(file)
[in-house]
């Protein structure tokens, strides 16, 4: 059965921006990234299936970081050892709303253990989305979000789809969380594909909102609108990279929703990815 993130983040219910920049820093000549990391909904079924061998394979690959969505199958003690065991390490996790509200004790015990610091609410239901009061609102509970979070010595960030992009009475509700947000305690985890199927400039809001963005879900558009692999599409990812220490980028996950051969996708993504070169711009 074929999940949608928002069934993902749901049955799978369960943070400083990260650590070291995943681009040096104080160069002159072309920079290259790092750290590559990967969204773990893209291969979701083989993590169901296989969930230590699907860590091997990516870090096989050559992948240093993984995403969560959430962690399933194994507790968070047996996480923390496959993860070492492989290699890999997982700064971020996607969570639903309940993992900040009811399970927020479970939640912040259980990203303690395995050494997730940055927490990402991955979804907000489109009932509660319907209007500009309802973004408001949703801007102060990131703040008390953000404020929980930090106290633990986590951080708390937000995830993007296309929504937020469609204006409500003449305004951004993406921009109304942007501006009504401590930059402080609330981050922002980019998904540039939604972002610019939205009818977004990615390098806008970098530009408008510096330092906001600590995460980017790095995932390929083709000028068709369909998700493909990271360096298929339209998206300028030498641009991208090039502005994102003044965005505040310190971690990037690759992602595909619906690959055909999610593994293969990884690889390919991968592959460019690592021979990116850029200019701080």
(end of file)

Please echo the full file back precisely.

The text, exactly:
[in-house]
């Protein structure tokens, strides 16, 4: 059965921006990234299936970081050892709303253990989305979000789809969380594909909102609108990279929703990815 993130983040219910920049820093000549990391909904079924061998394979690959969505199958003690065991390490996790509200004790015990610091609410239901009061609102509970979070010595960030992009009475509700947000305690985890199927400039809001963005879900558009692999599409990812220490980028996950051969996708993504070169711009 074929999940949608928002069934993902749901049955799978369960943070400083990260650590070291995943681009040096104080160069002159072309920079290259790092750290590559990967969204773990893209291969979701083989993590169901296989969930230590699907860590091997990516870090096989050559992948240093993984995403969560959430962690399933194994507790968070047996996480923390496959993860070492492989290699890999997982700064971020996607969570639903309940993992900040009811399970927020479970939640912040259980990203303690395995050494997730940055927490990402991955979804907000489109009932509660319907209007500009309802973004408001949703801007102060990131703040008390953000404020929980930090106290633990986590951080708390937000995830993007296309929504937020469609204006409500003449305004951004993406921009109304942007501006009504401590930059402080609330981050922002980019998904540039939604972002610019939205009818977004990615390098806008970098530009408008510096330092906001600590995460980017790095995932390929083709000028068709369909998700493909990271360096298929339209998206300028030498641009991208090039502005994102003044965005505040310190971690990037690759992602595909619906690959055909999610593994293969990884690889390919991968592959460019690592021979990116850029200019701080």